Richard Williams says so much, runs his mouth so indiscriminately, you have to forget half of what he says and ignore the other half. But sometimes, usually when he's making an observation about his daughters, he can be downright prescient.
Years ago, back when Venus and Serena Williams were little girls playing on public courts in Compton, Calif., their father would tell visitors that Serena, the little one, would one day be better than Venus, the prodigy. We would roll our eyes and fix them back on Venus--taller, faster, infinitely more athletic. Venus was WOW! Serena was, well, somebody's little sister. And Richard would say knowingly, "You'll see."
I'm not sure why he said that back then, or why he has maintained it over the years, or even what purpose it served, exactly, to take such a position publicly. But there was a time, a few years ago, when the Williams family visited Lansdowne, the beautiful conference resort outside of Leesburg. Richard said it then, too, something about "stride-motion" or some such indicator being a good forecast of tennis talent. The girls were 13 and 11 that summer, at such an early stage of tennis evolution. There's a story making the rounds that he once said Venus had better win a Grand Slam before Serena grew up because it might be too late thereafter.
Friday afternoon, Serena made Dad look good and stole big sister's WOW! at the same time. Serena is the one who cracked the 115 mph aces. Serena is the one who ran deep into the corners to chase down impossible shots. Serena is the one who looked stronger and faster and more athletic. Serena Williams, 5 feet 9 with muscles and curves everywhere, makes Martina Navratilova--who revolutionized fitness in women's athletics--look like a waif. Serena, still 17, looked like the best player in the Williams family, and perhaps the best player in women's tennis as she reached Saturday's U.S. Open final.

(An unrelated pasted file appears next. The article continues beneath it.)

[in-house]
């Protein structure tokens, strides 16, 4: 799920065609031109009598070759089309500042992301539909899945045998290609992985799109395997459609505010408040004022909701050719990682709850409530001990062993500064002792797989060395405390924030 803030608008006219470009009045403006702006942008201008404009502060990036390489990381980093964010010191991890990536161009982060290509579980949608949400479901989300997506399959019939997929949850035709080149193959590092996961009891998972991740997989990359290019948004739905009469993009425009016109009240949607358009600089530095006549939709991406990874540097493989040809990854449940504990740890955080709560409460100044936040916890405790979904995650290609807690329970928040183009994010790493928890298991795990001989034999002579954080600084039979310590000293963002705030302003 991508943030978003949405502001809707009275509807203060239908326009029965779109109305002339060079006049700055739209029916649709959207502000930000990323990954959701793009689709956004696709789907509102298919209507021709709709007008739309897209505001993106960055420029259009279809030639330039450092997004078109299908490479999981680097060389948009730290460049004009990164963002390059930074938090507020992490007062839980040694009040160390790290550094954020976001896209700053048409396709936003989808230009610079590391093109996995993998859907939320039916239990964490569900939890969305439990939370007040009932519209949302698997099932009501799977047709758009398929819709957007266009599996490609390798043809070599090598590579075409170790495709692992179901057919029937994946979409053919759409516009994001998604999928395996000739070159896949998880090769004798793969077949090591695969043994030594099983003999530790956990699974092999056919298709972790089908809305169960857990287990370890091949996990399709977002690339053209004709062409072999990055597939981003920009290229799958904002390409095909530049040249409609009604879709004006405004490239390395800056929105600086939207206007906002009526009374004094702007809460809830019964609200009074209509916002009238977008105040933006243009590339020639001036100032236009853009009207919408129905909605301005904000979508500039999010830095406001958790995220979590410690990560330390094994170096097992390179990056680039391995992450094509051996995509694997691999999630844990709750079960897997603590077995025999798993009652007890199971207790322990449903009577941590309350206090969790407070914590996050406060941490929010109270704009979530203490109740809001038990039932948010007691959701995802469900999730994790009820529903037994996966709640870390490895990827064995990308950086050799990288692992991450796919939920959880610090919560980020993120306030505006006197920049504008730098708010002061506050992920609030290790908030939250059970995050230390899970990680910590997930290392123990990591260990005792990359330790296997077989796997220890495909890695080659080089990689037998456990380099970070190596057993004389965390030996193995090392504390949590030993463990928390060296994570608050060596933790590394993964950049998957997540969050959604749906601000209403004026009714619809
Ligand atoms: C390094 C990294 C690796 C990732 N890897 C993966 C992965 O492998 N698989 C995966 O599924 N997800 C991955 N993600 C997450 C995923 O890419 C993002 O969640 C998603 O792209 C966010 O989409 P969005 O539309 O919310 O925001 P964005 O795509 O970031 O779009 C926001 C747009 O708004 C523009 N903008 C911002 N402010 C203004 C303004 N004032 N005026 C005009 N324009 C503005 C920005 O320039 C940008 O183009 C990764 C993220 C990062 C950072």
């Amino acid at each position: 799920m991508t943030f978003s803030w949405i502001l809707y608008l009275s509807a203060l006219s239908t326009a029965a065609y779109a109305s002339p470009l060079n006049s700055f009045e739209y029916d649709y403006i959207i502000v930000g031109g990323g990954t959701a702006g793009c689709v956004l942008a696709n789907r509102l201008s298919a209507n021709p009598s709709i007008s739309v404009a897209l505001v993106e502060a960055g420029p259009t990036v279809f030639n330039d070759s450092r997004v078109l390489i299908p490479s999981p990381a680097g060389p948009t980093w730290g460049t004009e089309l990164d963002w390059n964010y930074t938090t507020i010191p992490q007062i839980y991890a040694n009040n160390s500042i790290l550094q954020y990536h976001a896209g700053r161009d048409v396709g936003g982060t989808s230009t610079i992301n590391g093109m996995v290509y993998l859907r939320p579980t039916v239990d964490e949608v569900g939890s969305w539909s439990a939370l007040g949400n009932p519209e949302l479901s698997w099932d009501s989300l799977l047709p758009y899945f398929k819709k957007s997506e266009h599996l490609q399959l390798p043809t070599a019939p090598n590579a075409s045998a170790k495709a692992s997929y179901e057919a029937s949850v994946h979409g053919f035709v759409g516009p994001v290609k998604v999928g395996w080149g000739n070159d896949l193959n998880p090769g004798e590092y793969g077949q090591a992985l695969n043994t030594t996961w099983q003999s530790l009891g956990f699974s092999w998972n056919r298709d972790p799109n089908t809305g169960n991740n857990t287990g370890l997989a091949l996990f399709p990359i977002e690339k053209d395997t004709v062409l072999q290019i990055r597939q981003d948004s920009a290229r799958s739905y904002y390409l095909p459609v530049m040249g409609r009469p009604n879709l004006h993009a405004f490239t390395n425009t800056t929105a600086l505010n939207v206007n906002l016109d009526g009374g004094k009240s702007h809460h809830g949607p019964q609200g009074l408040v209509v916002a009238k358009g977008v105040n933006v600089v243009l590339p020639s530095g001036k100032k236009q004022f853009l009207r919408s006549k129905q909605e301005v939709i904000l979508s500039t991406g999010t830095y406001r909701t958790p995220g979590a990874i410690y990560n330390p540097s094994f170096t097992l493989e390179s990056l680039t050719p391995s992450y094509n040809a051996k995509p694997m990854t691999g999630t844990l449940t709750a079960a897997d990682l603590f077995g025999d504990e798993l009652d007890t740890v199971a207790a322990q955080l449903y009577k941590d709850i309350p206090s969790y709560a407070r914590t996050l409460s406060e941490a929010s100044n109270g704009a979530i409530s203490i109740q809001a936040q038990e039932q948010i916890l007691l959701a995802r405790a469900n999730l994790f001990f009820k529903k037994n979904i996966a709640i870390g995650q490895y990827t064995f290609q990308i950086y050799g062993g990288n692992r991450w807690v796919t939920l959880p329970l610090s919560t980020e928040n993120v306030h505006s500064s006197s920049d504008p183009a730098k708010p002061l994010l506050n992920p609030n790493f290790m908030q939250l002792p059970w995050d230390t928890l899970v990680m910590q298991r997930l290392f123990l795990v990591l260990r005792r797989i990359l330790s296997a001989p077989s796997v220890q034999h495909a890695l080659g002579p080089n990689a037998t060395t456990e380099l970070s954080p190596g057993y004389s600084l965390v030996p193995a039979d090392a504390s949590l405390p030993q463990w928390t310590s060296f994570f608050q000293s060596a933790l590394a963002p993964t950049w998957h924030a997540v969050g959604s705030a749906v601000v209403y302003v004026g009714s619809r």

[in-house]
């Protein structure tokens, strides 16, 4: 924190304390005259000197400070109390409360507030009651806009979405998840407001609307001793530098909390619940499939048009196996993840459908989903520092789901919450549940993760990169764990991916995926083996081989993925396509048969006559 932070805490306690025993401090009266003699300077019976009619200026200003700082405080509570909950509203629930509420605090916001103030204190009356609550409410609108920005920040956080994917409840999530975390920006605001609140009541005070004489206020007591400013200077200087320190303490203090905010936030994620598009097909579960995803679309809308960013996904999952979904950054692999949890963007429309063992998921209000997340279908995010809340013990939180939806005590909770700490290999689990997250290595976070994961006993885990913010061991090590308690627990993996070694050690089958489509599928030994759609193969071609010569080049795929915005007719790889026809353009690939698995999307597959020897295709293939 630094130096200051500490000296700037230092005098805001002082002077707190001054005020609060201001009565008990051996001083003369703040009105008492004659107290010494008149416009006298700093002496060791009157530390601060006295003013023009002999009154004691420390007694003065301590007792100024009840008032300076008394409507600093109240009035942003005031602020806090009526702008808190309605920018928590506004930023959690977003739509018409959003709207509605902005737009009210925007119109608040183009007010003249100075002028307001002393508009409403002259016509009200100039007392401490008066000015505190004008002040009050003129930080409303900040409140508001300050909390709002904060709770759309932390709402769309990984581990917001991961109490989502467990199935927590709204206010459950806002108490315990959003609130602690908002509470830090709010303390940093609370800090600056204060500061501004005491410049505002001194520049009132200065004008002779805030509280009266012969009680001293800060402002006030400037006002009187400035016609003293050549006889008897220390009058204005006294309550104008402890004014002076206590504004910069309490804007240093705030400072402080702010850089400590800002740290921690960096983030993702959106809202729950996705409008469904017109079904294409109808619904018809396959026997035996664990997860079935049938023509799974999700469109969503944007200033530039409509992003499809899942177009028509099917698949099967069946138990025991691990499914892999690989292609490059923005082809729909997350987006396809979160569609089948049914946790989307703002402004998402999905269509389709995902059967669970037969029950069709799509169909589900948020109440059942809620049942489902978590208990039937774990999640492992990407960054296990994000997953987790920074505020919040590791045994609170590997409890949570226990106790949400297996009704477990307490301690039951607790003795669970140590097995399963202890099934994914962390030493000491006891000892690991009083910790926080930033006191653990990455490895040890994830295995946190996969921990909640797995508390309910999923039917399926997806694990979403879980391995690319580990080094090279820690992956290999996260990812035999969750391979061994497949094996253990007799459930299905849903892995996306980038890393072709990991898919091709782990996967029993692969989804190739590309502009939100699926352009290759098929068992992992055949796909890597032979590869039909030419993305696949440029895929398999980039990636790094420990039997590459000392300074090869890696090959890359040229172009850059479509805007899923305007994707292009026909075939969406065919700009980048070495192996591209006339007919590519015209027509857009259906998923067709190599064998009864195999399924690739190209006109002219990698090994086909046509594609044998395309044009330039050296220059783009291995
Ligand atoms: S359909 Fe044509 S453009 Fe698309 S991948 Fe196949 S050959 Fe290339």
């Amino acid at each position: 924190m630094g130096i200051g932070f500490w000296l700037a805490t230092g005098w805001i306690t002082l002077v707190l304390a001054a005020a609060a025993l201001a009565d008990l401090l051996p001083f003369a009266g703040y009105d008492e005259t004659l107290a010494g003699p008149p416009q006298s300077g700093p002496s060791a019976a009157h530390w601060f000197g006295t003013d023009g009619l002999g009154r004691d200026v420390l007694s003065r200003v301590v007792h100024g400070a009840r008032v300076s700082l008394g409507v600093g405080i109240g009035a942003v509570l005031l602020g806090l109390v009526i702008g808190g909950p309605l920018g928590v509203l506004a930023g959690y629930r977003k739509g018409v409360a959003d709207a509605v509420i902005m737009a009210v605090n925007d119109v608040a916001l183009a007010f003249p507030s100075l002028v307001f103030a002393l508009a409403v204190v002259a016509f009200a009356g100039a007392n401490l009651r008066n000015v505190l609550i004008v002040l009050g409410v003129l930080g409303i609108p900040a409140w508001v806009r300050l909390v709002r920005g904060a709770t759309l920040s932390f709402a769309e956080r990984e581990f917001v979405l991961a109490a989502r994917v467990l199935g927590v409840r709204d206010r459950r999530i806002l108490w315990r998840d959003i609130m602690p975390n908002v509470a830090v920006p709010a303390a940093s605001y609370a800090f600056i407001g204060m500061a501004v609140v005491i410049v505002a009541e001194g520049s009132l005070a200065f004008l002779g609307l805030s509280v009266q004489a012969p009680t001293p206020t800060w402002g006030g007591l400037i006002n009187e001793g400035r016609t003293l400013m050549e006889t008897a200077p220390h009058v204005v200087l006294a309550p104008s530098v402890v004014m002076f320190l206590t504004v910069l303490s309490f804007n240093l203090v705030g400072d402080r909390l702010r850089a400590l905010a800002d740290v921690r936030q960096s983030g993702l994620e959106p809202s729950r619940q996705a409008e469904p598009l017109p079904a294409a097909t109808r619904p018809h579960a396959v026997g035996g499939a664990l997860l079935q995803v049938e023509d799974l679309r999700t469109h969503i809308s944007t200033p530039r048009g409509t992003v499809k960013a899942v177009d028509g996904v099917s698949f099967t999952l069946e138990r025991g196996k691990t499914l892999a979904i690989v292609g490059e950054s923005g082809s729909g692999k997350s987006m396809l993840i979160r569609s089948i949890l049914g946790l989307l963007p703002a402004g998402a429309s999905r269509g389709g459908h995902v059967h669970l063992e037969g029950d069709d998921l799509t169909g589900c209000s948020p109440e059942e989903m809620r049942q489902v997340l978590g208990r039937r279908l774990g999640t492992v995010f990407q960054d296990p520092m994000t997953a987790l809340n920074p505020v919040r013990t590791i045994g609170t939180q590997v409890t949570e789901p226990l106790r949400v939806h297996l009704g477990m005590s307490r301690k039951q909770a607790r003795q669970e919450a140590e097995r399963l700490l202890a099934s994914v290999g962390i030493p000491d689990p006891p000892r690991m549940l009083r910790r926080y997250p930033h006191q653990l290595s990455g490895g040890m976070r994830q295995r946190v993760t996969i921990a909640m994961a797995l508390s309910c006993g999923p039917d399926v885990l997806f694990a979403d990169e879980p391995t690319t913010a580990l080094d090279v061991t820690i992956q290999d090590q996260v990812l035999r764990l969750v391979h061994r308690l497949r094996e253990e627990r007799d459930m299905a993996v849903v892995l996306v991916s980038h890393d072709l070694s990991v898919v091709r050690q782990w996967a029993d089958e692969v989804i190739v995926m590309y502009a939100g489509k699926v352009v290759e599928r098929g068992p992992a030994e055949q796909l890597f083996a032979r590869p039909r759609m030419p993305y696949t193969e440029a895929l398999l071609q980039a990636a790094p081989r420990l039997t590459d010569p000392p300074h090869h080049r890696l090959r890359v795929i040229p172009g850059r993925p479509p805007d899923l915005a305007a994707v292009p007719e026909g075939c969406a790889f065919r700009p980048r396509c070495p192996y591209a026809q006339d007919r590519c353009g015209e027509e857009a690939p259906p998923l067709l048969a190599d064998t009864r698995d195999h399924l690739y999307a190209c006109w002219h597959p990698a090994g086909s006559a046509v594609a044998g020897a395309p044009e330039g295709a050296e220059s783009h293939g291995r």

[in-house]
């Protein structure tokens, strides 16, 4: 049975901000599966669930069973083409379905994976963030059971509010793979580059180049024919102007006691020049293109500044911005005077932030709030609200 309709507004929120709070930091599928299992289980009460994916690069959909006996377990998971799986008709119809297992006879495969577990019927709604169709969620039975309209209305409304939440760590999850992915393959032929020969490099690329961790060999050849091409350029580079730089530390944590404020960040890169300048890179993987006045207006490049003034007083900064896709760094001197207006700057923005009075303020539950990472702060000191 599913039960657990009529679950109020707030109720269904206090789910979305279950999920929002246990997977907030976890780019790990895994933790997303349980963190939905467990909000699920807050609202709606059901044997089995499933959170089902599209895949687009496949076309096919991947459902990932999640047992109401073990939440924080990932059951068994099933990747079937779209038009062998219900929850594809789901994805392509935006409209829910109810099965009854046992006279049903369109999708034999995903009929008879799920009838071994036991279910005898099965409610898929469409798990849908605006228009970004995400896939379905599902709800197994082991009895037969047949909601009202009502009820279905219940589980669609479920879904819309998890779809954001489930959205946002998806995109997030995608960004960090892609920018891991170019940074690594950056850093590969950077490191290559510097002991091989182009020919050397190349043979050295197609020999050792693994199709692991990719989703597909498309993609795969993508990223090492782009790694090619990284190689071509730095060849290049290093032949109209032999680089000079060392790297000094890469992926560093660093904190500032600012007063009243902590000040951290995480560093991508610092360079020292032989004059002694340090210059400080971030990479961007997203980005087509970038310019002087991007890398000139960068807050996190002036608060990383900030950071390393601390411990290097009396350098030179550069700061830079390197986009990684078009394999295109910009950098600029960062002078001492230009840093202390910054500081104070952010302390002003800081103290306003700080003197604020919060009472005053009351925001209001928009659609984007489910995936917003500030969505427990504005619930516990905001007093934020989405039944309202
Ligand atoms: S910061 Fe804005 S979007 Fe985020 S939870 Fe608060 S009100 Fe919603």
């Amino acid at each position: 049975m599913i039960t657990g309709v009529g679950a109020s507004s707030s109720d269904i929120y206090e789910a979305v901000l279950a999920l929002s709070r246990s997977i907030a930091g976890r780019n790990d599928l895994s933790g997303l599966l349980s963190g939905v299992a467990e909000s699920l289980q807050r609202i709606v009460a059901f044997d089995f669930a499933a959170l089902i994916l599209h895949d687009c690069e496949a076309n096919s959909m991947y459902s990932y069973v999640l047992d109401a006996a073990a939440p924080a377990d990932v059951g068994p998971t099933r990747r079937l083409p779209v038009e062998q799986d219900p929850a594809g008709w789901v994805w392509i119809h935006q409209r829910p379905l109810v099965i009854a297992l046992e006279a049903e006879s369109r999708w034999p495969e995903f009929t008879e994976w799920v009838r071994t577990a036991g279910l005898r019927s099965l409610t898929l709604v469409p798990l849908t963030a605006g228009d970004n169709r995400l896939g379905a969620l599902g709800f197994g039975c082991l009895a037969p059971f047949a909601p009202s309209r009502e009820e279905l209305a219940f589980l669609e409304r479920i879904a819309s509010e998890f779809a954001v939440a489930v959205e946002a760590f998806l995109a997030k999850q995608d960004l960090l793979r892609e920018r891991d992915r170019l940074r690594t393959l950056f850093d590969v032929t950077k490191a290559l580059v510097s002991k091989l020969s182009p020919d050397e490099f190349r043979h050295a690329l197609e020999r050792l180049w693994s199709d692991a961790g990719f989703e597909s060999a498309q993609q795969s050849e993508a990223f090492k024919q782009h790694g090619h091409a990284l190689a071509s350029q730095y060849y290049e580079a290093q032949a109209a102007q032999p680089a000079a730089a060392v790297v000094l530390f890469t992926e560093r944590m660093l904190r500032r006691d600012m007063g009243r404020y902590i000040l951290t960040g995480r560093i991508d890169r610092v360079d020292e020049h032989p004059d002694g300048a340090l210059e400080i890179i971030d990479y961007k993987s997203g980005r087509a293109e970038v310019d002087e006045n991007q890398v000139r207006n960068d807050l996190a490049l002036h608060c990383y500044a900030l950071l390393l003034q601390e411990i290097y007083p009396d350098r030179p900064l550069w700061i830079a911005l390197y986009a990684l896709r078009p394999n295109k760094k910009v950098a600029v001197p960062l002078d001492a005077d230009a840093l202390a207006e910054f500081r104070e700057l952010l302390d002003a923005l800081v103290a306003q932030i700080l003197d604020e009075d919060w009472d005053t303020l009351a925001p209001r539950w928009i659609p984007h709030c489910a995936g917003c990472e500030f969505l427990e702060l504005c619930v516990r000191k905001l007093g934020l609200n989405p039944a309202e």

Asked about her increasing popularity, and the notion that she has become the biggest curiosity on the women's tour, the outgoing Serena said, ". . . I don't blame them. Got to get a look at Serena." And when asked about stepping out of her older sister's shadow, Serena said, "I won three tournaments this summer on my own. . . . I think everyone marks us as the Williams Sisters now, instead of Venus and her little sister Serena."